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Mt. Pulaski , Illinois
December 7, 2010     Times
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December 7, 2010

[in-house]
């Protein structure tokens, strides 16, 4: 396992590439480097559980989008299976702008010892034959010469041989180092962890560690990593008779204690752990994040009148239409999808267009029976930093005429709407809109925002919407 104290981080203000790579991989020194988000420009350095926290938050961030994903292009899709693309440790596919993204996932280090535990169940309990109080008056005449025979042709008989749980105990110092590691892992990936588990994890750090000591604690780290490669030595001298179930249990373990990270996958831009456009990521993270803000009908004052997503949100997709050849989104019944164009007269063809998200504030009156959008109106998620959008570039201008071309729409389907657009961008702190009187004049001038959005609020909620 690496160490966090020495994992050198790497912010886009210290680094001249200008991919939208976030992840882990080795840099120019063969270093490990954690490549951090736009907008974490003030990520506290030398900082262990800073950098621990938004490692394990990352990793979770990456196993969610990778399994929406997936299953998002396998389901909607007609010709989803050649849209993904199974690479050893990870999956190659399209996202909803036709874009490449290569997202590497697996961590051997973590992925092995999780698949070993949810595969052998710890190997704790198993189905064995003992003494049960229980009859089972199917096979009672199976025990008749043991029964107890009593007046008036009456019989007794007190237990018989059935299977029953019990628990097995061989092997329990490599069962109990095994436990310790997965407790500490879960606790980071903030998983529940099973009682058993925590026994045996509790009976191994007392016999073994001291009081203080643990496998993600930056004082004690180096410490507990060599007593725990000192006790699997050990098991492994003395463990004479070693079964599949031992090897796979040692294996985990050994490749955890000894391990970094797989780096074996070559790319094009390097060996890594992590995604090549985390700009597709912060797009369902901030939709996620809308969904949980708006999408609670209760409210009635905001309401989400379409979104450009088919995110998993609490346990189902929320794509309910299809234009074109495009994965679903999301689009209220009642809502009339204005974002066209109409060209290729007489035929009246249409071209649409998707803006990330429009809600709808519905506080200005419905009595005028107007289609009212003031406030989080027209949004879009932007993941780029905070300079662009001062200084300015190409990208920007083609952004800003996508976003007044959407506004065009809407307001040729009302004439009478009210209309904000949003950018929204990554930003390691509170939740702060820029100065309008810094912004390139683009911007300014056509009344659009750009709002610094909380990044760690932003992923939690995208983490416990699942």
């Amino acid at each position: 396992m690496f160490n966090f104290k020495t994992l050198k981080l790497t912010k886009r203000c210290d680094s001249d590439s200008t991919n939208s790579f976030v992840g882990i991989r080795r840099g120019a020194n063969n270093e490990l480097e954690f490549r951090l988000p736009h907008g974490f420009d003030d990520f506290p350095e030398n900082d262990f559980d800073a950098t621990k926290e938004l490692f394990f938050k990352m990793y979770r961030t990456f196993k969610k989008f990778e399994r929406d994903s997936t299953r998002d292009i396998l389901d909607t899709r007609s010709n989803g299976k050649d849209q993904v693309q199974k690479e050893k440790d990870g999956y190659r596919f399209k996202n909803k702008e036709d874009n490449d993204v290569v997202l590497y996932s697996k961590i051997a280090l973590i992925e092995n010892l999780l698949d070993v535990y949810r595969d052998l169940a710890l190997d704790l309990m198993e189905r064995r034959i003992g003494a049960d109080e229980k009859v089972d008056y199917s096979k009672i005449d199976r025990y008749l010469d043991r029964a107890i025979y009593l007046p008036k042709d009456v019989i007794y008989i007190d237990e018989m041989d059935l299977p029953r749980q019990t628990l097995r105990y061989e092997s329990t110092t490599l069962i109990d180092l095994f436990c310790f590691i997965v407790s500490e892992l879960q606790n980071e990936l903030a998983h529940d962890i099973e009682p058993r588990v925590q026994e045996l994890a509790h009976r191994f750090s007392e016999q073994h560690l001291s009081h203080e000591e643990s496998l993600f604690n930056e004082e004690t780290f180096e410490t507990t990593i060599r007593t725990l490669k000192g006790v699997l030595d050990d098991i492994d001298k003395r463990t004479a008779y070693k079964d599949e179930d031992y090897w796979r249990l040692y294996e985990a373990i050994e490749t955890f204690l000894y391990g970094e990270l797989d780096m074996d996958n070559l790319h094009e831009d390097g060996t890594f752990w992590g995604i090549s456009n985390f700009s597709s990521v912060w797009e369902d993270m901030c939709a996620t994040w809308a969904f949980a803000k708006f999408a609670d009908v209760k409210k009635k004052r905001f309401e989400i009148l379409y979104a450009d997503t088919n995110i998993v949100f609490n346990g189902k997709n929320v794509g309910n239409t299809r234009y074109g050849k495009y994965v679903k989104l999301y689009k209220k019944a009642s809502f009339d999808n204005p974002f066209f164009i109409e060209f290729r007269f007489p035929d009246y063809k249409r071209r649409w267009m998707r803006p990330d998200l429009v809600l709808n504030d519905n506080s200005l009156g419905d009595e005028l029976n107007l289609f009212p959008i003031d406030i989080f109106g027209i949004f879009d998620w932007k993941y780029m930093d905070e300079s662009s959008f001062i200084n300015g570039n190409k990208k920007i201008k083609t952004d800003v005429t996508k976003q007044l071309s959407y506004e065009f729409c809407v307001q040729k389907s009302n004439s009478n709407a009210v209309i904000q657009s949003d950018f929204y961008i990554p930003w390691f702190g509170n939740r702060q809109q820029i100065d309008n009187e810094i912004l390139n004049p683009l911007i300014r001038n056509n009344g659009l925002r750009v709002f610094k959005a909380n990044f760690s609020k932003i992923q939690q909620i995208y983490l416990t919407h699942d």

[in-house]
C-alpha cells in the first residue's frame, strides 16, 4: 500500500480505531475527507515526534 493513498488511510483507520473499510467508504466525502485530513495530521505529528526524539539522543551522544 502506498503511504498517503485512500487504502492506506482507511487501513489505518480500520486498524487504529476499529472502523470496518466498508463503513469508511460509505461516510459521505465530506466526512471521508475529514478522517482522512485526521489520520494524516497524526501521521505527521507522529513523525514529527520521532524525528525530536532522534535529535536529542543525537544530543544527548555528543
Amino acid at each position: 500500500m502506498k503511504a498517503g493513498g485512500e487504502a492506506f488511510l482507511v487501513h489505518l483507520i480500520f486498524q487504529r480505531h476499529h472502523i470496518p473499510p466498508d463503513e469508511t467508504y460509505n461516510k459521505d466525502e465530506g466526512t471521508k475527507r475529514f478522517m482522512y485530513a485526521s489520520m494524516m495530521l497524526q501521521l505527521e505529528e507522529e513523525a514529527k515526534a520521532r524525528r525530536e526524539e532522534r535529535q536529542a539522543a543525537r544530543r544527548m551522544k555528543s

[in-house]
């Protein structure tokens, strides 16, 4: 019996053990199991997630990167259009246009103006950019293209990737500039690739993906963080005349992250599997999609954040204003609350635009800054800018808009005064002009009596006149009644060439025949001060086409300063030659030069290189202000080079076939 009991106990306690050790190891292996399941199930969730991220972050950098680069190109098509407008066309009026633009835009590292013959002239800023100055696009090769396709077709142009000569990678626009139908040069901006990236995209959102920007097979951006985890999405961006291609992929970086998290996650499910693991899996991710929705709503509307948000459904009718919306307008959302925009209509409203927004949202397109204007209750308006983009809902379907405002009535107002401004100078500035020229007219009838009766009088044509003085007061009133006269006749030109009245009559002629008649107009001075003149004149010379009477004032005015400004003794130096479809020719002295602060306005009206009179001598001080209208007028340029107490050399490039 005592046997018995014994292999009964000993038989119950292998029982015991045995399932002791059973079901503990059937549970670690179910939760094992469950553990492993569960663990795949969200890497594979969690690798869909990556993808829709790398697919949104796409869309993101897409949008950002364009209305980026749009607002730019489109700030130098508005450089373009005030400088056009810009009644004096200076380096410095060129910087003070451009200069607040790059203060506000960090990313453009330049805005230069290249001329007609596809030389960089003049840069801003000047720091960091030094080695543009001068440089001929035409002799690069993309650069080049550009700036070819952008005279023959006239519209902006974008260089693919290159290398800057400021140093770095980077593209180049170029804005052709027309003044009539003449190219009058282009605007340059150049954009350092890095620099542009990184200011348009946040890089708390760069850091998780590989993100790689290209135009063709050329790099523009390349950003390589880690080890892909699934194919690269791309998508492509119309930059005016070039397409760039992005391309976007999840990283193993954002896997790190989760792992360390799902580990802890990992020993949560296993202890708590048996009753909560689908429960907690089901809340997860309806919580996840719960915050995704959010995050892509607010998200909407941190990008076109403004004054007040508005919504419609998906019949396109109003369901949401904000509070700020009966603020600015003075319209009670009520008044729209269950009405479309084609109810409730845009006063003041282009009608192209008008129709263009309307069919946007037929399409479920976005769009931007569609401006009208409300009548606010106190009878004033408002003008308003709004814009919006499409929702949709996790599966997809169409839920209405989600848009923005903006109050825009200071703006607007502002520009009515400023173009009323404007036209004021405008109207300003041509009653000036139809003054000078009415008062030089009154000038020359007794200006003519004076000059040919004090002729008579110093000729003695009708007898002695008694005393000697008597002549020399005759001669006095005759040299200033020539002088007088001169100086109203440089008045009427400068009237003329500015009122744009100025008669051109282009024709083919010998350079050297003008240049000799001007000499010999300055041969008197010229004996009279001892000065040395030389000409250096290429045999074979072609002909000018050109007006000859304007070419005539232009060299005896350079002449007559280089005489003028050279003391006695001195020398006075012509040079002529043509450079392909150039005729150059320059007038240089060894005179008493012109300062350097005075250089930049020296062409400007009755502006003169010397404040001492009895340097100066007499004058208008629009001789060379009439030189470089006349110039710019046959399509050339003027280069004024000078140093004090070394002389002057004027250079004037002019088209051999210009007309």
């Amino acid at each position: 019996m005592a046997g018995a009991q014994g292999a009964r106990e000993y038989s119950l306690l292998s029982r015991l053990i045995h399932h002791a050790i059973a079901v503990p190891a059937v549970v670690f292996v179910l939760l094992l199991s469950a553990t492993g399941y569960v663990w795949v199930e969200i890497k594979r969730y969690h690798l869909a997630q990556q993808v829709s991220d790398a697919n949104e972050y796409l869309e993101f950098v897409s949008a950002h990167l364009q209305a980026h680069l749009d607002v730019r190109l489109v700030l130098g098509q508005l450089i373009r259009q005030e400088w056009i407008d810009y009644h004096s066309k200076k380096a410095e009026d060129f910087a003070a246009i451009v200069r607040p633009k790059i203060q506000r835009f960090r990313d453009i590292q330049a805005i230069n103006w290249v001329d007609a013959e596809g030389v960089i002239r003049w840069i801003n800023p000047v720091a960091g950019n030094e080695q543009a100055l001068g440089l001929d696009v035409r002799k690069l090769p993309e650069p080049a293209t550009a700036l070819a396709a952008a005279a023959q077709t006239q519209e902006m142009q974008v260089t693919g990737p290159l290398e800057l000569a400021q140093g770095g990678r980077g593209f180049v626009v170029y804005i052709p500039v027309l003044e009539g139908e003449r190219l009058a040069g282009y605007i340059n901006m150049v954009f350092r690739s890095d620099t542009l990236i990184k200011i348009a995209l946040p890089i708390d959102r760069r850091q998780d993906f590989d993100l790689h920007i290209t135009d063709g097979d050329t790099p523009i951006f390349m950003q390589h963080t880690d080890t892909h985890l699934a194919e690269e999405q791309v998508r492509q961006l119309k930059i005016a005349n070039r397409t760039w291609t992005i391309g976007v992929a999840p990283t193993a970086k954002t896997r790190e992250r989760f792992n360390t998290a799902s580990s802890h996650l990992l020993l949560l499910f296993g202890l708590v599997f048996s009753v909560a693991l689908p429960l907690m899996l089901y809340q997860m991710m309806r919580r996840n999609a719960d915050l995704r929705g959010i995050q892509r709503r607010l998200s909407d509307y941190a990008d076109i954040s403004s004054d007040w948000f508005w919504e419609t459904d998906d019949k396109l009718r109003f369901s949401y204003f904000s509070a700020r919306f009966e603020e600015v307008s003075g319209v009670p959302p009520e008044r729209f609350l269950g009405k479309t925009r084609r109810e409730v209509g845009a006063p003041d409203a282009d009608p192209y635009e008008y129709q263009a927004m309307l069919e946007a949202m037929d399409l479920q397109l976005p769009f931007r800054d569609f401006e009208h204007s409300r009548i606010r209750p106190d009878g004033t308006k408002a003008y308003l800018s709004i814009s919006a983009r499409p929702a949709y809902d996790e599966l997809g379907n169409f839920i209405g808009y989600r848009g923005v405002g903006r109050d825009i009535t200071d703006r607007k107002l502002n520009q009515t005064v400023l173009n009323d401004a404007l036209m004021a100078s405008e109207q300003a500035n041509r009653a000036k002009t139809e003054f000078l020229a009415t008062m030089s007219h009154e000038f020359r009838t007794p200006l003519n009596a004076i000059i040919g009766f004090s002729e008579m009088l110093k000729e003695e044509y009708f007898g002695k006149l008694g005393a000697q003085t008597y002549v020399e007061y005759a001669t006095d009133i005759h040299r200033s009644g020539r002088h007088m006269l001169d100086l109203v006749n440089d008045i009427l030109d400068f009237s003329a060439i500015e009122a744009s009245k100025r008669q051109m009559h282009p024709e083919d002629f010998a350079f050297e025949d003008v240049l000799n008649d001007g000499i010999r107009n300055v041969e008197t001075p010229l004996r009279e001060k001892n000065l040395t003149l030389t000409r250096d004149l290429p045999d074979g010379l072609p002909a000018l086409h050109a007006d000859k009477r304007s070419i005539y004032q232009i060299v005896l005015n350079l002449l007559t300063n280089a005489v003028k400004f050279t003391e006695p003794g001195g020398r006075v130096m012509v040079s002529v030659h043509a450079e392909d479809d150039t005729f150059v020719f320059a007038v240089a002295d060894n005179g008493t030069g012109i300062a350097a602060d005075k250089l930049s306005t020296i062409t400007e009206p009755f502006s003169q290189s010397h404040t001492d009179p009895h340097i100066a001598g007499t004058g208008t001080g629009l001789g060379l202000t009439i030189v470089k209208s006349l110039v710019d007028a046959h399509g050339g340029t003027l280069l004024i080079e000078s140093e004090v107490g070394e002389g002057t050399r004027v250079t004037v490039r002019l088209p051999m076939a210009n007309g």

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II 7 - Mt. Pulaski Times December 7, 2010 Maxheimer Reunion 2010 Brothers and sisters and their that adds a humorous item to bring families, all descendants of Walter back for the next year for a new and Martha Michael Maxheimer,owner to take home and keep the gathered another year at Craig and fur lined pot tradition going. This Teresa Strampp's on October 2, year's new owner of the fur-lined 2010 for the annual family wiener roast reunion and hayrack ride. It was: another outstanding reunion with 101 attending even after a day of WINDY weather. -What isa reunion without food? Albng with provided hotd0gs and chili many dishes of all kinds were brought topass by family members. Due ~to windy weather conditions chili and hot chocolate were big hits. You will never go home hungry from a Maxheimer reunion (If you do it's your own fault). Every year the family enjoys the homemade ice cream brought by Don and Janet Maxheimer. The f avors for this year were pumpkio pie, chocolate, lemon, vanilla and Reese's peanut butter cup. Justin Matheny made a "Maxheimer Wiener Roast Reunion" banner that welcomed all the family to the farm. This will be a great addition to the years to come. As the Maxheimer family grows it's hard to know who belongs to whom. Again this year Laura (Maxheimer) Davidson made nam- etags for all in attendance. After last year's discussion on starting a family tree book, Laura -(Maxheimer), Davidson volunteered to take on that VERY big project of gather- ing family'tree information from all the Maxheimer families. She put the information into a program and published a Walter and Martha Maxheimer Family Tree book. For the past several years we have passed, from family to family, a pot that Teresa picked up at a garage sale at Lourine Howe's. Lourine won this through the years she sold Stanley products. It's just not your ordinary pot, it's a pot lined with fur. We took the pot and put it in a gift sack and every year the sack has been sent home with a new owner In attendance from Latham: DJ and Lindsey Maxheimer. In attendance from Elkhart: Linda Ryan and Tom Miller. In attendance from Middletown: pot is Anna Schweinberg (Earl Troy and Jenny Sanderfield. Maxheimer family) p'assed over In attendance from Petersburg: from the Lourine (Maxheimer) Evelyn Stengel Dave and Randa Howe family. At dusk we had a special memo- rial for the loved ones that have passed away this year and in previ- ous, years. We had one smiley bal- loon in memory of Pat O'Brien who passed away this yeor. Then a l~ou- quet of balloons was let off in honor of family that has passed away in previous years. A big Thank You to Craig Strampp for all the work he does getting ready, for the Maxheimer's. Craig and Teresa look forward to hosting the Maxheimer reunion every year. They enjoy the time with the family they have been blessed with and hope everyone had fun and enjoyed visiting. Again next year we will celebrate the reunion on the first Saturday in October 2011. In attendance from Lincoln: Craig and Teresa Strampp and son Tanner, Trover Matheny and friends Char- lotto, Colby, and Brittany, Jim and Laura Davidson, All Swofford and daughter Sophia, Lynne Davidson, Norman and Judith Maxheimer, Shirley Brittin, Jason Maxheimer and children Jessa, Kevin and Tris- ten and friend Anna. Los and Tessa Schumm and children Wyatt and Amy. In attendance from Mt. Pulaski: Earl and Dolores Maxheimer, Lyle and Marilyn Howe, Chad and Shelly Maxheimer and children Briar and Kep, Don and Janet Maxheimer, Doug and Angle Maxheimer and daughter Jessica, and Jerry and Joyce Maxheimer. In attendance from Chestnut: Dale and Betty Maxheimer, Mike and Suzie Maxheimer. Thomas, Joe and Vicki Thurman. In attendance from Springfield: Amy Thomas. In attendance from Normal: Justin Matheny, Megan Prather, Russell and Wendy LeCompte and children Caleb, COnnor, Caelyn, and Colton, Larry and Maureen Lyons. In attendance from Maroa!'Julie Wubben and Nick Stone a.nd daugh- ter Mariah Stone. In attendance from Decatur: Patricia (Bootsie) Zilz. and grand- daughters Gabby and Hannah, Martha Hartung, Kevin and Carol O'Brien. In attendance from Taylorville: Judy Jacobs, Doug and Rachelle Maxheimer and Son Keegan. In attendance from Pawne~ Lance and Amy Bradbury and chil- dren Alden, Amber, and Cassio. In attendance from Bolingbrook: Anna O'Brien In attendance from Peoria: Anna Schweinberg. In attendance from Washing- ton: Mariann Maxheimer, Dianne Maxheimer. Sue laHo0d and daugh- ter Annie. In attendance from E1 Paso: Mark and Connie Kumler. In attendance from Moweaqua: David and Jennifer Huckstep and 'children Megan, Sami and Sarah. In attendance from St. Louis: Erica Winkler and son Chase. n attendance from Aurora: Ryan and Emily Thomas. Community Thanksgiving Thanksgiving Day, approximately ninety people joined together atChestnut Family Restaurant to enjoy a community Thanksgiving Potluck Dinner hosted by Cesar & Rosa Andrade-Above Left. Cesar serving up Turkey, Ham~ and Goose -Above. Left - Jo & Ray Richner's great-granddaughter, Ava, on the left and Lupita Andrade, C~sar and Rosa's daughter. Their son, Juan, was fast asleep in the back. Submitted By & Photos By - Jo Richner The new Schahl Furieral Home was opened. Mt. Pulaski received $10,120 WPA grant for approved recreation. Today, that would equal $156,000. Fifty-eight blocks of Mt. Pulaski were paved in coh- cret~us~ga WpA grant. Mrs. Mae O'Connor retired as librarian for the Mt. Pulaski Library. She had served 40-years, starting, in June 1899, The Mt. Pulaski Library had over 5.000 books avail- able for circulation. The Mt. Pulaski City Council discussed buying snow skis for the Mt. Pulaski Fire Departmem to assist volun- teers in responding to calls in the snow. Mt. Pulaski Township High School graduated 40 students. Schafer's Hardware Store celebrated its 75th anni- versary. Over 1,200 people visited the store during the celebration. Military Military histories are needed for the. new Mt'i P ui'as 175th History Book They can be submitted to Sue Schaffenacker at 9 lampli#ater Circle, Mt. Pulaski, 62548 or left at the Salt Creek Attic, Mt. Pulaski City Clerk or Mt. Pulaski Library. It's important that our military people are recog- nized and remembered in the new 175th book. Deadline for new Mt, Pulaski 175th HistoryBook (Red Book) is December 3Y The deadline for submission of histo- Also, the Mt. Pulaski History Book For more information, call Sue ries and ordering of books at the early 1836-1986 can still be ordered until Schaffenacker at 792-5693 or Joyce bird price of $58.71 has been extended that time. Maxheimer at 792-5723. to December 31. FOR SALE - Carousel horses, great for Christmas, Mt. Pulask 871-2328 FOR SALE - Apt. size sofa, 70" long, used very litte (4 months) 792-5370 FOR SALE - 3-Br home, 423 W DeKalb St, 2-bath, very cute home, lots of new inside & out, 217-828-0909 "F-O~t'-SALE-" ---M;c'h;ii'n-T];es .225x44-R-17, 4 for $100, 217- 871-2328 .~ .~ Mattress/Furniture Overstock Clearance 30-60% Off Mattress setsstarting at ;100 Sofa's starting at $299 All brand new with full warranties Delivery Available Springfield 217-361-1357 TOTAL QUALITY MERCHANDISE FOR SALE - Used Fiat Screen Computer Monitor. Reasonable Mt. Pulask 971-9863 Quite a Day of History By Mike Lakin Little noticed today the Lincoln Memorial Marker on the SW corner of the courthouse proper was dedicated 80-years-ago come 201 I. In 1921, the marker was dedicated with a daylong celebration. The day com- menced with a parade of grade school students and their teachers led by the Mt. Pulaski Township High School Band. At the end of the parade, the band gave a concert; fol- lowed by the high school glee club singing "Illi- nois". The grade school students then performed marching drills. The marker was then unveiled by Mrs. S. Linn (Prudence) Beidler and J. R. Lobs. Mrs. Beidler was the first female child born in Mt. Pulaski, a daughter of one of its .founders, Jabez Capps. Mr. Lobs of Latham represented the Grand .Army of the Republic - Veterans of the Union Army. .After the unveiling, Henry Rathbone of Chi- cago gave a speech about President .Lincoln's last hours. Mr. RathbonCs father and mother were in the President's box at Ford's Theater the night of Lincoln's assassination, guests of the President. His father received a knife wound in the struggle with assas- sin John Wilkes Booth: Judge Lawrence B. Stringer of Lincoln followed Mr. Rathbone, giving a history of Logan County and the early days of the pioneers. FOR SALE - '96 Buick CentUry Edition, V-6, auto, 105,457- miles, front headlight damage, $1500 o/b/o, Mt. Pulaski .415- 6884 FOR SALE - 2-burial plots in Cadisle Cemetery, Lake Fork - Lot 78-east side $350 each, Phyllis Coates Anderson 775- 623-5080 FIREWOOD You pick up $75" Mon-Sat 9-4 behind Casey's in Mason City or delivered trailer load same as pickup or face cord $85. Craig 309-840-0166 or Wayne 737-6481 FOR SALE - Murray Riding Mower, 12.5 hp, 40". $350 o/b/o. Mt. Pulaski 412-6331 FOR SALE - Welder Pro-9635 dual towers, exercise mach $250, Mt. Pulaski 494-1102 ,'~ FOR RENT - 2 Bdrm Apt. wl ~ garage !gase :.references, 737- 175th Anniversary Calendars are on 5ale' 0347 or'~92-5313 2511 Mt. Pulaski 175th'Anni- exact locatmn;'thewmner'of'the of the Umt~tes Senate; ende~and then started ,up.oga~: ~J~ ~,~ "i~ BdPm ouse, w/small car garage new path versary Calendars are on Sale for 191.0 $10,000 race; who prevented what family found a piece of the for less than two years And~ .& florr~n,~ new naint mowinn $10. This is a fund-raiser for the General George Washington's tank-car shrapnel in the bottom oh, guess what town band per- snow01owin~ of~nve'indudea" MPTHS Museum and Genealogi- retreat from becoming a tragedy drawer of a chest of drawers in formed at the~RePublicar~y in [ range &rafrigTfurnished, ideal ~o~ cal Research Center. at the Battle of Brandywine an up-stairs bedroom; what local Atlanta's Unibii!~ in~;~bber [ 1 ~.~r~, non2smoking house, ,92 This Keepsake calendar is Creek; who became the Father families have their names in the of 1856, where Ab aham i iiepln ] " . tl by 17 inches, with the top of the United States Cavalry"; 1911-1914American Shire Horse gave an eloq ent addressA~a ~1 SER'V-ICES----~/l'-cieanau~e~, half displaying a picture of an what Lincolns great-grandson, .Stud BookofGrandChampions; port of Col. John.C.:Fren~'~.:[ rake ~eaves other fa~ cleanup " " " fi Pr i f Jr %" ~ Blaumy2;17"737-9479- ' important person, place or event Robert Todd Lincoln Beckwlth, when the name Phoemx was or the es dency o the U~);[ that has occurred since 1836. said about Harry Hahn; who made part of the Mount Pulaski States? '~'~'~"~ERVl~ES'~TiEonai';;;;;r owned a small hat shop in the Mount Pulaski House for many, years; what local jurist became a highly respected member of the United States Supreme Court and later President Pro Tempore assistance w/ activities of daily living, light housekeeping, laun- dry, meal planning & prepara- tion, transportation & errands, and companionship, Kada Gfiesheim, CNA, 871-0816 FOUND - WWll Veteran Black cap with two Service Ribbons and two buttons: 1 ) US Air Force 2) ILAm. Legion 2006, had been left at Mt. Pulaski United Meth- odist Church Hall for 'some time, call Phil Bertoni 792 5442 FREE - Will pick up unwanted mowers, chainsaws, snowplows for free, Mt. Pulaski 217-414- 2271 Leave message if no answer. FREE - 30 Egg Cartons 871- 6867 GIVEAWAY - Used HP Printer, FREE, Mt. Pulaski 971-9863 [-IELP WANTED - Bartender & cook, days and some nights, For interview 792-3335 WANTED - Buying junk cars & #7 ." Phoenix Fire Department; pic- Calbndars are on sale at:- tures and names of local men Creek Attic and Mt, Pul~ who were part of three commu- Township HiStorical. ;M,t~se~. nity bands from the late 1890's Or. call Darrell Kna~ (792 through the 1930's and when the 5985) or Phil Bertoni (792~.~,442). Mount Pulaski theater started, -' Mt. Pulaski 175th Anniversary Historical Sketches #15 in a Series trucks, FREE PICKUP, Cornland 415-0438 or 750-2576 By Phil Bertoni One lawyer describes the county seats as "small and primitive villages with unkempt courtrooms, where, ten months in the year, town boys played at marbles or rudimentary circus." The offices of the travelling circuit lawyers were on the sunny side of the courthouse during cooler weather and on the shady side during warmer weather, under a tree or in the-street -,wherever client purchased - that these rights merely covered the ornamental designs of the cradles. The case was appealed to the State Supreme Court. Fortunately, since this deci- sion was on appeal to the Illinois State Supreme Court, some of the lower-court papers were not in the disastrous 1857 fire (Logan County Courthouse in the city of Lincoln). Moreover, since some of these and attorney could talk. When the records of this Mt. Pulaski circuit county seats were large enough, of Mount Pulaski. The plaintiffs in court work had been removed to the local attorneys, nearly always very this cradle case were John & George State Capitol on appeal, more court young men, came there to live, Meyer and McCarty Hitdreth, all of documents had been generated. We and they. employed older riders of Mount Pulaski. This invention:was know, then, that "The higher [IUi- the circuit to conduct the litigation to be a mother's saving grace -, one nois] court held that Edmunds did they secured. These young country that would allow,her to do house- not patent a principle for a self-rock, lawyers prepared the cases, and their hold duties while her baby would ing cradle; he had merely patented WANTED - Appliances, scrap experienced circuit-riding partners be comforted by the rocking cradle, a design for a cradle, the specifi- metal, farm machinery 750-2576 tried them." Other times, the riding The cradle had several weights and cations being for an 'ornamental :: circuit lawyer would just be dis- pulleys that were regulated with a aesign," in tne shape or conngura- the truces, ~', us,or, coin mounting when surrounded by one spring that was to be wound daily. " was relemea on the onnl- tlon or norolog~cat crames, ano or = '~ versory ,or me ~ettysourg or more prospective Clients requir- .Minnie Mayerof Mt. Pulaski relates ornamental designs to be worked I~i thereon. Thus, Lincolns rectory m I : : , ing his.!services. Usually, Lincoln that her grandfather, Edmond, made, . ~aress. met with this type of arrangement, the cradle in his shop in Mt. Pulaskithe Horological" Case in" the Logan ~ ,onto prison rules cou~a "Thus, quick and accurate thinking and " around the top edge, Grand ~ounty L:Ircuit L:ourt ot Mt. l-'uiasra,". . . ',~m~r. inmates rest woras and exact knowledge were neces- father carved various horologicalm was reversea ny tne,mgner oeroreexecution.i , sary." designs, thus giving it its name: After court. As Mrs. Minnie Mayer con' ML Pulaski Times USPS No. 365-660 is'.publishad Semi:monthly (twenty- four times-issues) per year by ', Michael Lakin. i 311 S. Wa.shington St ;, Mt: Pulaski, Illinois 62548. Business and Editorial Offices: Accounting and Circulation Offices: Michael Lakin, 311 S. Washington St Mt:.Pulaski; 01Jnois 62548. r Call 217-792-5557 to subscribe. ' :" Periodical Postage is paid at Mt. Pulaski, IL 62548 POSTMASTER: Send address changes to: Mr. Pulaski Times, C/O Michael Lakin, 311 S. Washington St Mt. Pulaski, Illinois 62548 Office: 217-792-5557 times @ Each picture has a researched caption explaining it. This 2011 historical calendar reveals that a former Mount Pulaskian has a star on the "Hol- lywood Walk of Fame" and its The trials in the /Vlount Pulaski grandfather obtained a patent for it, cluded: "Grandfather returned the court in which Mr. Lincoln par- Mr. Hild.reth saw it and wanted to ticipated are mxt well known, as buy it, ~g it was a-perpetual most of the' records were lost in motion rocker. Grandfather sold a spectacular fire that destroyed the patent to Mr. Hildreth for one the Logan County Courthouse in hundred dol!0rs and some land west Lincoln, IL on the night of April "of town. When the cradle's spring 15, 1857. However, 'some records ran down, Mr Hildreth became dis- of his Mount Pulaski circuit court satisfied: v,;fth'the idea and wanted A horseshoe-pitching contest was held late in the afternoon. The day ended with a concert by Goodman's band of Decatur. - It would have been quite a day to have been able to hear these accounts. Times Photo work had been moved to the Capitol on appeal trials. Therefore, there is some information about Mr. Lin- coln arid his law partner, William Herndon, in regards to two notable trials that had been held in the Mount Pulaski Courthouse. One was the 1853 Horological ,Cradle Suit brought against the cradle maker: Alexander Edmonds his money back.V Lincoln took the case representing one hundred dollars, but he kept the land."l Perhaps, Mr. Edmunds felt some compunction to return something-- after all, he and all the plaintiffs were Mt. Pulaskians. [More on this Horological Cradle' court case can been read in the recent publication of Paul Beaver's Abraham Lincoln in Logan County, Illinois 1834-1860.] [sources: Sandburg, Green, Bev- erfdge, Stringer, Edmunds v. Hil- dreth et al and Edmunds v. Mayers & Mayers.- Illinois State Supreme Court Manuscripts, Paul Beaver: Abraham Lincoln in Logan County, IL. 1834-1860]. his client, Hildreth, and won, with Judge Davis in his decree stipulat- ing that "Edmunds should convey the $2,000 piece of land back to Hildreth". In court, it was discov- ered that the manufacture of the clock-spring driven cradles was not covered by the patent rights they had